The Metabolism Program

Obesity caused by stress?

Today's problem with continuous stress has a strong influence on the central mechanism of our energy metabolism. If the stress system is imbalance for a long time, an increased appetite above and beyond normal can be triggered.

The brain's involvement in the development of obesity has long been underestimated. The latest research examines how the brain controls the circle of hunger, appetite and satiation.

"Selfish brain"

Brain researcher Achim Peters describes the brain as egotistical in his "Selfish brain theory". In his opinion,the brain manupulates the energy metabolism and safeguards its own supply first. Only then does it distribute energy to muscles, organs and fatty tissue. Our brain uses the most energy compared to all other organs, and under stress, it requires even more. If the brain cannot get any more nutrients from the body, the brain increases the hunger sensation. Our body is being forced to take in more energy than is necessary. This can lead to long-term obesity.

Stress hormones

By activating stess hormones such as adrendaline, noradrenaline and cortisol, the brain achieves a quick supply of glucose. This mechanism ensures that, even under stress, the brain can make decisions. Normally, this stress reaction is only short term and the hormone levels decrease again to a normal level. However, our modern lifestyle, with its continuous mental stres, can increase our hormone level chronically. Cortisol is responsible for storing more fat around our middle. Increased abdominal fat is a known risk factor for developing  cardiovascular disease, diabetes and other diseases.

Certain areas of the brain greatly influence our eating habits

We not only eat because we are hungry, but also because we just feel like it or for emotional reasons. Most of us have experience such situations: frustration or it just tastes too good.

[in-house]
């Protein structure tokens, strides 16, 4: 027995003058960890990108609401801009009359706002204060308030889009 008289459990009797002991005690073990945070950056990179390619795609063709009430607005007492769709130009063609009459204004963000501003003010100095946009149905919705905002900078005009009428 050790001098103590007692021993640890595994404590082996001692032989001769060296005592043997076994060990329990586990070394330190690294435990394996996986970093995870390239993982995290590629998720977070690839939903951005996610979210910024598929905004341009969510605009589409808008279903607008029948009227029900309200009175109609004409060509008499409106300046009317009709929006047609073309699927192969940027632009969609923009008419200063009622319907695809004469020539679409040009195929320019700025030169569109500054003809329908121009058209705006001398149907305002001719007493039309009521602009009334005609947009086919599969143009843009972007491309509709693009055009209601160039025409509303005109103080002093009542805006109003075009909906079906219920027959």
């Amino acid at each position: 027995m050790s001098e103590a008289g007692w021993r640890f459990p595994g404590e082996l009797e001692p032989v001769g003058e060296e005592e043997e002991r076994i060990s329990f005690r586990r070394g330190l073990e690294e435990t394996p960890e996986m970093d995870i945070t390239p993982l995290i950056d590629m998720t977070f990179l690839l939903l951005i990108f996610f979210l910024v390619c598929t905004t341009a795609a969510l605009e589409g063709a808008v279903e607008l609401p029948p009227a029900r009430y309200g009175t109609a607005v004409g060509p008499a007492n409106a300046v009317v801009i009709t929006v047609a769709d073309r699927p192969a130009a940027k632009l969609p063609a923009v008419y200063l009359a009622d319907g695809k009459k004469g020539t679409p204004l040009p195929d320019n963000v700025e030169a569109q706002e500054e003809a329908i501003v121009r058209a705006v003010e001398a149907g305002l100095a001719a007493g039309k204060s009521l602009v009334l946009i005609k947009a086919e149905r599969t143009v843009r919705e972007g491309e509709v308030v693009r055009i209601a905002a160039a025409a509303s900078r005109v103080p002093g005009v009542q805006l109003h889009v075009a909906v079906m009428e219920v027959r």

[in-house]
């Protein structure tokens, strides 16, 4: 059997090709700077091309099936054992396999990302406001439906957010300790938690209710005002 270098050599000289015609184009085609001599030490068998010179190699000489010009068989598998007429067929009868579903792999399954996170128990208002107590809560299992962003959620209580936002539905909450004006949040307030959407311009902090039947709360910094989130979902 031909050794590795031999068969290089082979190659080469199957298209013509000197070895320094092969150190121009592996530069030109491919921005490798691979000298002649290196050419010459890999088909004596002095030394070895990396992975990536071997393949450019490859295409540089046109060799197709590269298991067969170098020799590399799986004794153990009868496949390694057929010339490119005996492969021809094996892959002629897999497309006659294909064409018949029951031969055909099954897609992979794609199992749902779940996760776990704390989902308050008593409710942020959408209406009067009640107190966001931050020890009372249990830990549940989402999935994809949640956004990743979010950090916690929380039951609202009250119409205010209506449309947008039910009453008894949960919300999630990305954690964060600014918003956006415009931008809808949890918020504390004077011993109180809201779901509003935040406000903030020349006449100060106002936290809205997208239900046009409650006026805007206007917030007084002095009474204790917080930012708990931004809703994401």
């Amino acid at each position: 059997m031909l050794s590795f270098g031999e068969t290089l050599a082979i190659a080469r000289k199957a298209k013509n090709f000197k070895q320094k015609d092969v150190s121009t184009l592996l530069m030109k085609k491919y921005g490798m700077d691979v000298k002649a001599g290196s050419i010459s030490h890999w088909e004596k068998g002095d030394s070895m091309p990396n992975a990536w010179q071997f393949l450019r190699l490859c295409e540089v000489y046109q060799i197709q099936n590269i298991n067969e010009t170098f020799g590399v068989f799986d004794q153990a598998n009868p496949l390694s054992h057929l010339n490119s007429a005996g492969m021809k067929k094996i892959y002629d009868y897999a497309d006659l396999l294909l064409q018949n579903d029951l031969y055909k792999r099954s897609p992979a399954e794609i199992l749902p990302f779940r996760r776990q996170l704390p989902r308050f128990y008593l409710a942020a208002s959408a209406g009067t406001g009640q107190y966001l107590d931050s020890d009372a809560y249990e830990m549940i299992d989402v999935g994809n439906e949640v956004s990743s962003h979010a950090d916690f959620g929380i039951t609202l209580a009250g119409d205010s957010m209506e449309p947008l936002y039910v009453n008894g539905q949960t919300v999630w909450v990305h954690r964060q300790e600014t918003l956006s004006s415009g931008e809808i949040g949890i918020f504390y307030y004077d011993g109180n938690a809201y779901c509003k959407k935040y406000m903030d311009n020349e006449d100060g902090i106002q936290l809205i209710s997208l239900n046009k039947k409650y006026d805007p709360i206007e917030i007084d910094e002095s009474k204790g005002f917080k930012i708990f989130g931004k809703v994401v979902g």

Researchers are focusing on further influences affecting the brain's connection to hunger and satiation. Our appetite is being controlled by the strongest lust and frustration centre in the brain. Those who do not feel a "reward" sensention while eating, continue to eat. This is caused by a reduced amount of receptors for the neurotransmitter dopamine, US researchers report. Dopamine is released in the brain when food is consumed and results in a good feeling. People who genetically have a reduced number of such receptors, have to eat more to feel good, and are therefore at increased risk of becoming obese. In a nutshell, different moods influence our eating habits.

Healthy nutrition

The key to stress management is identifying the cause and applying counter measures. That includes exercise, a balanced lifestyle and healthy nutrition. The correct proteins for your personal metabolism are allocated in your healthy & active nutritional plan with lean meats, poultry, fish, legumes and nuts that can help your body regenerate.                                           

Take your time with your shopping and meal preparation. You will enjoy your food, made full of vital nutrients more. Stay healthy and content.

Author: Lothar Ursinus
Image Note: istockphoto